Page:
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Cyclosporine With and Without Systemic Corticosteroids in Treatment of Alopecia Areata: A Systematic Review



Cyclosporine is commonly used in treatment for alopecia areata. It can be administered as a monotherapy or in combination with systemic corticosteroids, with various outcomes.


Efficacy of cyclosporine with and without systemic corticosteroids for alopecia areata was evaluated by a systematic review. Cochrane, EBSCOhost, Pubmed, Scopus and Web of Science databases were searched. Only studies published before January 2020 were included.


A total of 2104 studies were initially examined, of which 14 were eligible for the systematic review. Among 340 reported cases, 213 had focal, multifocal or ophiasis form of alopecia areata, 60 were diagnosed with alopecia totalis and 67 with alopecia universalis. The mean response rate in the whole group of patients at the end of treatment was 65.00% (221/340; range 25–100%). Hair regrowth rate was higher in the group with cases of alopecia areata limited to scalp (124/165; mean 75.15%; range 40–100%) than in the cases with alopecia totalis (30/46; mean 65.22%; range 25–100%) or alopecia universalis (24/52; mean 46.15%; range 25–100%). The combined therapy with systemic corticosteroids was superior to the monotherapy (152/219; mean 69.41%; 0–80% vs. 69/121; mean 57.02%; range 6.67–100%) and had a lower recurrence rate (39/108; mean 36.11% vs. 34/46; mean 73.91%, respectively). The combined treatment with methylprednisolone was significantly more effective when compared to the cyclosporine monotherapy (124/183; mean 67.76%; range 0–80% vs. 69/121; mean 57.02%; range 6.67–100%). The mean time of treatment was 6.75 months (range 2–36).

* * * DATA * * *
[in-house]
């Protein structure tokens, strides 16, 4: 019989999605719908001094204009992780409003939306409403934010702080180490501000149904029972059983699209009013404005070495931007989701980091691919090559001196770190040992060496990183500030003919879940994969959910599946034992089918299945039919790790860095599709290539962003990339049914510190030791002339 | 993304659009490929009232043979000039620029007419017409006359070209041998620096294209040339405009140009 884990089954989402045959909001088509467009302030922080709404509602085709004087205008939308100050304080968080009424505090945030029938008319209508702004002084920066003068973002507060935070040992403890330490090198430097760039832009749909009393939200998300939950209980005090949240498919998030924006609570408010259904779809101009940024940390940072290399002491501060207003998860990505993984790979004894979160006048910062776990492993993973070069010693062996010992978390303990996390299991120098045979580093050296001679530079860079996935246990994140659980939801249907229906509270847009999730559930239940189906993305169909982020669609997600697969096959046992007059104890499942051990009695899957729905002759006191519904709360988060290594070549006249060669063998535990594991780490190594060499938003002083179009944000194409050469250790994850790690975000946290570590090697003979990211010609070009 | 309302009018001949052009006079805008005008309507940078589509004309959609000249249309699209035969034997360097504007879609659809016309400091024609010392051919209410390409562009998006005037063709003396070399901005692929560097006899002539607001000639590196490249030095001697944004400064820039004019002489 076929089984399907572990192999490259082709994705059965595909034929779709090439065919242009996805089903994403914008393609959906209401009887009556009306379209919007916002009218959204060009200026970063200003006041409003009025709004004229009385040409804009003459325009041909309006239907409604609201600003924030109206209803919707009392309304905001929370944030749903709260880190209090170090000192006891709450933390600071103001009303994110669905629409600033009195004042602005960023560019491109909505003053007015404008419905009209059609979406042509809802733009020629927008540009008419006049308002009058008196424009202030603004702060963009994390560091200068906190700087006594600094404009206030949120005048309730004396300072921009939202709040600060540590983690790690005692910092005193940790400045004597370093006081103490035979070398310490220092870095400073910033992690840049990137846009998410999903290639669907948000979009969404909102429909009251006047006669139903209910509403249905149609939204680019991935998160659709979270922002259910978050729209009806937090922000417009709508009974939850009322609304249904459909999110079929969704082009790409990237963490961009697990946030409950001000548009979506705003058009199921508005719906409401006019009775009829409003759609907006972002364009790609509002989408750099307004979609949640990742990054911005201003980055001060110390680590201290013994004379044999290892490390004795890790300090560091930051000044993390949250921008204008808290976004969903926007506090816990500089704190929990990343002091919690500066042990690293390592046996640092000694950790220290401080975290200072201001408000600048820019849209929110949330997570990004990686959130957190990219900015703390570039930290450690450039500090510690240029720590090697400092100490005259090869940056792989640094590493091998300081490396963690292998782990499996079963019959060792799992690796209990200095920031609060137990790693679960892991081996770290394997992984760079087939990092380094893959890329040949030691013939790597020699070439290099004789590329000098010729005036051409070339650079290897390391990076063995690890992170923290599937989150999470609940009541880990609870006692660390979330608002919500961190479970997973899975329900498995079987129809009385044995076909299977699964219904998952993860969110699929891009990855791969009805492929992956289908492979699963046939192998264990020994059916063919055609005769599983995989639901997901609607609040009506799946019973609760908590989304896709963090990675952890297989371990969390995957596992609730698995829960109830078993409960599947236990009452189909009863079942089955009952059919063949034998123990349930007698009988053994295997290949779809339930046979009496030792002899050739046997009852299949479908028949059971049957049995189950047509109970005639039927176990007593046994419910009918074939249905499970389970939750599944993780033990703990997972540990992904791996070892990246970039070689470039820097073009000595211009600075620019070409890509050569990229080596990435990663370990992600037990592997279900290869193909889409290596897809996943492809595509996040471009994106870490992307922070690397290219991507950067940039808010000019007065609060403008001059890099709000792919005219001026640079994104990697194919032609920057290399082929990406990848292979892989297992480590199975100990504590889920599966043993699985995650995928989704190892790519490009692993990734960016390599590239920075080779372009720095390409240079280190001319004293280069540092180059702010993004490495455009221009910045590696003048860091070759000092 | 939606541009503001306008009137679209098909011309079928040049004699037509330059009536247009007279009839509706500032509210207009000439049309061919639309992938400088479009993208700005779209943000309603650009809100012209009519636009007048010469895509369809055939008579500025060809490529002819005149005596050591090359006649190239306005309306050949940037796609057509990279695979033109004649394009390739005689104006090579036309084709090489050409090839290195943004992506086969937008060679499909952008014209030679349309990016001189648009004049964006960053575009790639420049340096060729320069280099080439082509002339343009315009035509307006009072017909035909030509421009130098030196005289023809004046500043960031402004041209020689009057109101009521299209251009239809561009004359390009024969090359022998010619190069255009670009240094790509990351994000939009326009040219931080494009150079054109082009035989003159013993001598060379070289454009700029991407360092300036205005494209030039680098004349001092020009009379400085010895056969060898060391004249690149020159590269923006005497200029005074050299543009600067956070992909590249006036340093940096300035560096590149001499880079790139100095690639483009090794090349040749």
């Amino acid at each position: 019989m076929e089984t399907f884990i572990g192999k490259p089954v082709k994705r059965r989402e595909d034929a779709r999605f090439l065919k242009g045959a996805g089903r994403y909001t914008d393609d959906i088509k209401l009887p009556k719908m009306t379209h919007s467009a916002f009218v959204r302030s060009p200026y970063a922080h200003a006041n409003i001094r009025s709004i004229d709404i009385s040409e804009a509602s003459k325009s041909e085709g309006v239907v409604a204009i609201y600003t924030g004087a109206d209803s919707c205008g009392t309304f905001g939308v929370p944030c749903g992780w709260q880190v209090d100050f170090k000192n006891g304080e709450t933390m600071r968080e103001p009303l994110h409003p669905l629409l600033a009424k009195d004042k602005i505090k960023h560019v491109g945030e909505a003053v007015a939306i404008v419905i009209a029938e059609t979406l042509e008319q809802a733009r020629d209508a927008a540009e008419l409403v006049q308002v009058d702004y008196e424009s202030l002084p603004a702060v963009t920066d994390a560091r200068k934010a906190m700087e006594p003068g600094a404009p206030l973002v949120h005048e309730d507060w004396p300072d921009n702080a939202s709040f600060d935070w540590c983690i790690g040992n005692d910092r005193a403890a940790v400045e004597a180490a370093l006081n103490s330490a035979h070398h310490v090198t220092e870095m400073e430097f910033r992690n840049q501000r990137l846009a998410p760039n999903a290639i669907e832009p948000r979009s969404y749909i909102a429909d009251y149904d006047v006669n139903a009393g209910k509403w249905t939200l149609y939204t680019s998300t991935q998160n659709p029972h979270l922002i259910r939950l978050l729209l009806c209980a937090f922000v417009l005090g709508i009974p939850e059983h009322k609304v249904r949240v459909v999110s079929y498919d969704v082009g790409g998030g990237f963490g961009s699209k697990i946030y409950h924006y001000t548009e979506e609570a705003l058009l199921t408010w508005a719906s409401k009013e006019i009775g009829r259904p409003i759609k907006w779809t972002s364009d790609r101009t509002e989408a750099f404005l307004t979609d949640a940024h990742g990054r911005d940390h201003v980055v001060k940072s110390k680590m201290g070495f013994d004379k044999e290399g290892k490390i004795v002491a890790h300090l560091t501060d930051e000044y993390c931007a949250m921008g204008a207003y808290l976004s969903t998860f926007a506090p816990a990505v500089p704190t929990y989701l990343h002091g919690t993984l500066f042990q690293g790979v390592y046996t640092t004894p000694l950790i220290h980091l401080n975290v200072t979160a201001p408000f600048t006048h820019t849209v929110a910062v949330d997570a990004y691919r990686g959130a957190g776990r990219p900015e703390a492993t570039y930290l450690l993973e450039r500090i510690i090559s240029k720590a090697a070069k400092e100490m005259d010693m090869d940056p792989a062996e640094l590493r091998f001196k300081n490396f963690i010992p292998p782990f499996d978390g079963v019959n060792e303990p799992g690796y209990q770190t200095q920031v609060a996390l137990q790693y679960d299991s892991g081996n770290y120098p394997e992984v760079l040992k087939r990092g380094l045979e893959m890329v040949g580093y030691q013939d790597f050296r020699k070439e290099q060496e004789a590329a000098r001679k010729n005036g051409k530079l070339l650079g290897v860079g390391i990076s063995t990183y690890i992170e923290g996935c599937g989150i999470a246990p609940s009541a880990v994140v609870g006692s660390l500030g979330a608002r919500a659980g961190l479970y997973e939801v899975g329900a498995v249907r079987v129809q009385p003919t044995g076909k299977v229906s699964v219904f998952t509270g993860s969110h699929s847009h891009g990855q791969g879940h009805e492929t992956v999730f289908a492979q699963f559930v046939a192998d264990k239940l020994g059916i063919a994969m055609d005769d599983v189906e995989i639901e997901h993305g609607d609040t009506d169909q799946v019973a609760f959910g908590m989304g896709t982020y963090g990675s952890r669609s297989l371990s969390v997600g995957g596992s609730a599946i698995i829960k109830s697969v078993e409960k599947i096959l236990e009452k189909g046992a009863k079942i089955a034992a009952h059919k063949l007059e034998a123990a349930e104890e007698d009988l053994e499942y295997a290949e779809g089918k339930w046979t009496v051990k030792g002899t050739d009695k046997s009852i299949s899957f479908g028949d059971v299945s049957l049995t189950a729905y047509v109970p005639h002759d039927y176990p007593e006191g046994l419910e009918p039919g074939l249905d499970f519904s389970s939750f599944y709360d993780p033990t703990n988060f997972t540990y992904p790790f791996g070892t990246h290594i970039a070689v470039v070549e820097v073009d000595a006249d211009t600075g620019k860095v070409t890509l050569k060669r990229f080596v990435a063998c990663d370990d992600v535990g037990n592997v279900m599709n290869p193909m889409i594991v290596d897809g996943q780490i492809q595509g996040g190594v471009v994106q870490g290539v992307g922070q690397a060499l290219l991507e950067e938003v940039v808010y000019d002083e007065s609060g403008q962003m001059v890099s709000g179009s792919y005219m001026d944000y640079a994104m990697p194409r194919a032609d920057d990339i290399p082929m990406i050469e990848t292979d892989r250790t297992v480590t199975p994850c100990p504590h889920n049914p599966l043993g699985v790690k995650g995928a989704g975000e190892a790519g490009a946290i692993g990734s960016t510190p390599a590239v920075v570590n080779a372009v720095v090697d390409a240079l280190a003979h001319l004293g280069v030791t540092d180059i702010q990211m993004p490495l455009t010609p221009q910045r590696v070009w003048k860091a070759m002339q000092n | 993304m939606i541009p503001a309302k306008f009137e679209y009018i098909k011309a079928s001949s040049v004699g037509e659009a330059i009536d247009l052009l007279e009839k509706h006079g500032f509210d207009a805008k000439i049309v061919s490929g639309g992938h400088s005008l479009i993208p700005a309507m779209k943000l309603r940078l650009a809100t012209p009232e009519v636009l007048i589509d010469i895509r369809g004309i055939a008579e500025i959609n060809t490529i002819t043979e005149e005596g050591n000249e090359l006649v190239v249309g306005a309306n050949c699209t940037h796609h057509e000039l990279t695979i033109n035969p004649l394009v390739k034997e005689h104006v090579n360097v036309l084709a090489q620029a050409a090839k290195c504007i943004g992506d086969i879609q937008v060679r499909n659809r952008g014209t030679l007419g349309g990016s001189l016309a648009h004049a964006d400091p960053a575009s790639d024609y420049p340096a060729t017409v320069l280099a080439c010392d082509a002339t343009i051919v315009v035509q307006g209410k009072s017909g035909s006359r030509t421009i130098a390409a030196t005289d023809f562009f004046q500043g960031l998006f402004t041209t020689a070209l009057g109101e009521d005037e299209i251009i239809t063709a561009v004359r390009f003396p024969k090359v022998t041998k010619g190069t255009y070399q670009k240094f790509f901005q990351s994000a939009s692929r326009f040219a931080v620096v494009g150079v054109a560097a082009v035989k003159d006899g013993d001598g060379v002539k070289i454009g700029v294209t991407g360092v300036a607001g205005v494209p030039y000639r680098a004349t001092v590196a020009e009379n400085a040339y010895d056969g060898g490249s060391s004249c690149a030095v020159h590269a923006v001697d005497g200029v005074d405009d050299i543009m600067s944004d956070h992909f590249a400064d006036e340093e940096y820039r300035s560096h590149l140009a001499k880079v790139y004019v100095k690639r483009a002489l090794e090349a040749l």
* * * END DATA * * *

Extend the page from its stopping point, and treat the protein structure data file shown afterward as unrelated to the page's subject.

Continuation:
Limitations of our study were the retrospective character of included studies, differences in doses of prescribed drugs, and duration of the treatment and follow-up times.